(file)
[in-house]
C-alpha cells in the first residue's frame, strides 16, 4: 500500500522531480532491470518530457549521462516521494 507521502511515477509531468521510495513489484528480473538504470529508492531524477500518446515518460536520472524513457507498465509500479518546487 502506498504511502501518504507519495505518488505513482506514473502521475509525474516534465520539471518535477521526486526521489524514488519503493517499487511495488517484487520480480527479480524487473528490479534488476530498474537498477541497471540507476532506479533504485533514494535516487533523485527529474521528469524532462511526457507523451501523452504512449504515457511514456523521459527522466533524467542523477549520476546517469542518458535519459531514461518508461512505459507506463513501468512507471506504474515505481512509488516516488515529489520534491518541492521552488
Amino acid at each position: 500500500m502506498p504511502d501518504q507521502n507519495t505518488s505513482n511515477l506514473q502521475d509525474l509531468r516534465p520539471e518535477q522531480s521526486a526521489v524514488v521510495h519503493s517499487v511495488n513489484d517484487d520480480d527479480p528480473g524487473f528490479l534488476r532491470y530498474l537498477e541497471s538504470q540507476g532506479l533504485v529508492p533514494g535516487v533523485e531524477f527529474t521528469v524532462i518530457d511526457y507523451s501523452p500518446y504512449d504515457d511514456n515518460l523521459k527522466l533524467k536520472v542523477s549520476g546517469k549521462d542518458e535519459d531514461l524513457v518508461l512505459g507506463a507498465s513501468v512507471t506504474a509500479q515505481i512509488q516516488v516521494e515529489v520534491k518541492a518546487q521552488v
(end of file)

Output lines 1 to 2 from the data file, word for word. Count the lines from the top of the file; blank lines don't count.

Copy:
[in-house]
C-alpha cells in the first residue's frame, strides 16, 4: 500500500522531480532491470518530457549521462516521494 507521502511515477509531468521510495513489484528480473538504470529508492531524477500518446515518460536520472524513457507498465509500479518546487 502506498504511502501518504507519495505518488505513482506514473502521475509525474516534465520539471518535477521526486526521489524514488519503493517499487511495488517484487520480480527479480524487473528490479534488476530498474537498477541497471540507476532506479533504485533514494535516487533523485527529474521528469524532462511526457507523451501523452504512449504515457511514456523521459527522466533524467542523477549520476546517469542518458535519459531514461518508461512505459507506463513501468512507471506504474515505481512509488516516488515529489520534491518541492521552488